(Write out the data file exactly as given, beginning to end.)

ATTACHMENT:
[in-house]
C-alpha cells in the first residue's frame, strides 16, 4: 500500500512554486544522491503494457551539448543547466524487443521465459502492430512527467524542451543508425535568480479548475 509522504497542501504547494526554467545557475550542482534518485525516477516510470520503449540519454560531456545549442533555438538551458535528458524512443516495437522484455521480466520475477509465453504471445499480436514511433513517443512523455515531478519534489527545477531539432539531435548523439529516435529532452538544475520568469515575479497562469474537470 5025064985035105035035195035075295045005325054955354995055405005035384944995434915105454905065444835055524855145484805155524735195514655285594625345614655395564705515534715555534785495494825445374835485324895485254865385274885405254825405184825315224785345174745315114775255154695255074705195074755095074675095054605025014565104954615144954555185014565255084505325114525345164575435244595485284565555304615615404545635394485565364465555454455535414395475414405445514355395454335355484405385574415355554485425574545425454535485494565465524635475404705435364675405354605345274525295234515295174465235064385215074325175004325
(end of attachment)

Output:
[in-house]
C-alpha cells in the first residue's frame, strides 16, 4: 500500500512554486544522491503494457551539448543547466524487443521465459502492430512527467524542451543508425535568480479548475 509522504497542501504547494526554467545557475550542482534518485525516477516510470520503449540519454560531456545549442533555438538551458535528458524512443516495437522484455521480466520475477509465453504471445499480436514511433513517443512523455515531478519534489527545477531539432539531435548523439529516435529532452538544475520568469515575479497562469474537470 5025064985035105035035195035075295045005325054955354995055405005035384944995434915105454905065444835055524855145484805155524735195514655285594625345614655395564705515534715555534785495494825445374835485324895485254865385274885405254825405184825315224785345174745315114775255154695255074705195074755095074675095054605025014565104954615144954555185014565255084505325114525345164575435244595485284565555304615615404545635394485565364465555454455535414395475414405445514355395454335355484405385574415355554485425574545425454535485494565465524635475404705435364675405354605345274525295234515295174465235064385215074325175004325